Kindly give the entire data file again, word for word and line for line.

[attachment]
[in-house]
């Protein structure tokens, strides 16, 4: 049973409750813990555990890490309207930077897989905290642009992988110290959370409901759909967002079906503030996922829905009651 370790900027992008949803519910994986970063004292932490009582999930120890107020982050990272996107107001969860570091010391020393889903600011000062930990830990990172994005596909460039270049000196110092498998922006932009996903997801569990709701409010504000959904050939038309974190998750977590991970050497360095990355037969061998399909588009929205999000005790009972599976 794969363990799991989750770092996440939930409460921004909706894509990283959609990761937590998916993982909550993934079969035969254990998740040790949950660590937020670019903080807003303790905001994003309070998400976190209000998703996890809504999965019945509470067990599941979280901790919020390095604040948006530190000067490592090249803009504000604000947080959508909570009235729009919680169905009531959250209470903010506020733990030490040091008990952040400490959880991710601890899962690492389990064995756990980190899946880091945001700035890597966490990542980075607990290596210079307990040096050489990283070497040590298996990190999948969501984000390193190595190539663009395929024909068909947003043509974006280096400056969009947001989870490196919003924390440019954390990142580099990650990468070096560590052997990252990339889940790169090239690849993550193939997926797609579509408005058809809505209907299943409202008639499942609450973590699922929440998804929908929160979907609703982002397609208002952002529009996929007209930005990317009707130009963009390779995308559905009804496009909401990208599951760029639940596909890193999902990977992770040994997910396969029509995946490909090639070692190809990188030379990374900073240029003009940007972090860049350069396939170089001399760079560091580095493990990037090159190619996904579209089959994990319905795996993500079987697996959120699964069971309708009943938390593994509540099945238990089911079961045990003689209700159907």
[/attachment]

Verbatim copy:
[in-house]
């Protein structure tokens, strides 16, 4: 049973409750813990555990890490309207930077897989905290642009992988110290959370409901759909967002079906503030996922829905009651 370790900027992008949803519910994986970063004292932490009582999930120890107020982050990272996107107001969860570091010391020393889903600011000062930990830990990172994005596909460039270049000196110092498998922006932009996903997801569990709701409010504000959904050939038309974190998750977590991970050497360095990355037969061998399909588009929205999000005790009972599976 794969363990799991989750770092996440939930409460921004909706894509990283959609990761937590998916993982909550993934079969035969254990998740040790949950660590937020670019903080807003303790905001994003309070998400976190209000998703996890809504999965019945509470067990599941979280901790919020390095604040948006530190000067490592090249803009504000604000947080959508909570009235729009919680169905009531959250209470903010506020733990030490040091008990952040400490959880991710601890899962690492389990064995756990980190899946880091945001700035890597966490990542980075607990290596210079307990040096050489990283070497040590298996990190999948969501984000390193190595190539663009395929024909068909947003043509974006280096400056969009947001989870490196919003924390440019954390990142580099990650990468070096560590052997990252990339889940790169090239690849993550193939997926797609579509408005058809809505209907299943409202008639499942609450973590699922929440998804929908929160979907609703982002397609208002952002529009996929007209930005990317009707130009963009390779995308559905009804496009909401990208599951760029639940596909890193999902990977992770040994997910396969029509995946490909090639070692190809990188030379990374900073240029003009940007972090860049350069396939170089001399760079560091580095493990990037090159190619996904579209089959994990319905795996993500079987697996959120699964069971309708009943938390593994509540099945238990089911079961045990003689209700159907």